The examination of ‘others’, it is widely said, leads us to the examination of ourselves. What is not said often is that the opposite is also equally true. Anthropology from being a study of ‘otherness’ has, now, become a study of ‘oneself’. Ironically, ‘otherness’ was (and to some extend is) associated only with being unprivileged. There was a time when anthropology was fungible with the study of the tribes, the marginalized and the deprived. This is understandable since anthropology as a discipline emerged out of the colonial expansion project of the Europe. However, this is a moment of self-reckoning for Anthropology that the discipline, of late, is taking a closer scrutiny of itself and making noteworthy course corrections. The recent deluge of anthropological literature on white privilege and supremacy is a testimony to this commitment. There are two such important anthropological contributions to the anthropology of caste and caste-privilege in the Indian context: 1. Tamil Brahmans: The Making of a Middle-Class Caste (University of Chicago Press, 2014) by C J Fuller and Haripriya Narasimhan; 2. The Caste of Merit: Engineering Education in India (Harvard University Press, 2020) by Ajantha Subramanian.
The nexus between slavery and university-building are well documented in the north American context. The nexus between caste privilege and post-colonial nation building and the upper caste monopoly in Indian academia is not well explored. The Caste of Merit speaks to this and to much more.
Seen in the light of Indian caste system, which is divided based on four major occupational varnas, the artisan castes are the ones best suited to study and excel in the field of Engineering. However, ever since the inception of India’s technical institutes – the IITs – the upper castes tend to dominate the arena. Building on the works of Pierre Bourdieu and Satish Deshpande, Ajantha in her work – through archival research and ethnography – explores the eventful history of colonial technical education, the post-colonial nation building, IITs as islands of academic excellence with unfettered powers in administration and faculty recruitment, the upper caste dominance in IITs in general and the Tamil Brahmin monopoly in IIT Madras in particular, the upper-caste claims to merit on the face of efforts to democratize Indian engineering academia.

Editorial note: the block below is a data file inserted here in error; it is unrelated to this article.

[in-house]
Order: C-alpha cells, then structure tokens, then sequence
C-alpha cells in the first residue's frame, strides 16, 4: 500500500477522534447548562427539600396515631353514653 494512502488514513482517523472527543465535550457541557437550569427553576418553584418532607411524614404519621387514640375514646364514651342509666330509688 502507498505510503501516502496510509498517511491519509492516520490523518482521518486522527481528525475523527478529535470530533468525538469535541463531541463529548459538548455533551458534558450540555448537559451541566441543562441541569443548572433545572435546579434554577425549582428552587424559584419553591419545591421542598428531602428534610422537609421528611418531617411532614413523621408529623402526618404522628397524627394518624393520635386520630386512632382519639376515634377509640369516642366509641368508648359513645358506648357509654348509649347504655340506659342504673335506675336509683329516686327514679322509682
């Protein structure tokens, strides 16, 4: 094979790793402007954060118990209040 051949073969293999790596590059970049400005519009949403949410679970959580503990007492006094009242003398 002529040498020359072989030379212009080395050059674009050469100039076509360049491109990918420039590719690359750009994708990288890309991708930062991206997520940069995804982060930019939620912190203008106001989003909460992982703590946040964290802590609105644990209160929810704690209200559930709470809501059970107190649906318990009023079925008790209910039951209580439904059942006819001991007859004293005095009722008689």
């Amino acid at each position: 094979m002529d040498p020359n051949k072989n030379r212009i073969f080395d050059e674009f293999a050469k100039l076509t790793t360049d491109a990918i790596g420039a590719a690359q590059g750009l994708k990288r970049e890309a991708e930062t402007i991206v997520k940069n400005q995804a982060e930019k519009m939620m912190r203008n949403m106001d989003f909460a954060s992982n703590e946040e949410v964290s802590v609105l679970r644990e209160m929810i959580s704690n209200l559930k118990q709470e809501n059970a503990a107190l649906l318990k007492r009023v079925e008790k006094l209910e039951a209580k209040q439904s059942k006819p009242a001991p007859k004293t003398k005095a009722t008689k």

Unlike other parts of the Indian subcontinent the then Madras presidency and the now Tamil Nadu is a particular case in point known for its anti-brahminical and pro-backward-caste movement. Having defeated their places of dominance through communal GO and the caste-based reservations in higher education and state employment, the Tamil Brahmins started disassociating themselves as supra-regional and supra-caste group from the ‘parochial’ Dravidian movement. The founding of IIT Madras through German sponsorship had come at an opportune time for the Tamil Brahmins. Unlike other castes in the region their relative educational advancement helped the Tamil brahmins to secure admissions en masse into the IIT Madras. The Tamil Brahmins soon made IITM an island of their monopoly. Be it the expansion of reservation for Dalits and Adivasis in IITs in the 1970s or the Mandal implementation in the ‘90s or the proliferation of coaching institutes through which ‘other’ castes started getting admissions in the IITs through the mass entrance examination called the JEE, the Tamil Brahmins always resorted to foregrounding, what Ajantha calls, ‘uppercasteness’ through claims of merit. For Tamil Brahmins merit is admission through general category, being cosmopolitan, to be able to study in CBSE schools, in being able to clear JEE without having to resort to rote-learning, in being able to get IT department, and in being able to become a diasporic citizen and to work in the Silicon Valley.
Through this decade long stellar contribution Ajantha unpacked uppercaste claims to merit which is contingent not just on academic prowess but also on the historical advantage and socio-cultural capital as she had shown empirically. Caste of Merit is going to remain a go-to work for decades to come especially given the recent promulgation of reservation based on economic criterion, agitations by Maraths, Patidars, and Vanniyars in claiming reservation or special reservation, as the case may be.
The Caste of Merit: Engineering Education in India
Harvard University Press, 2020.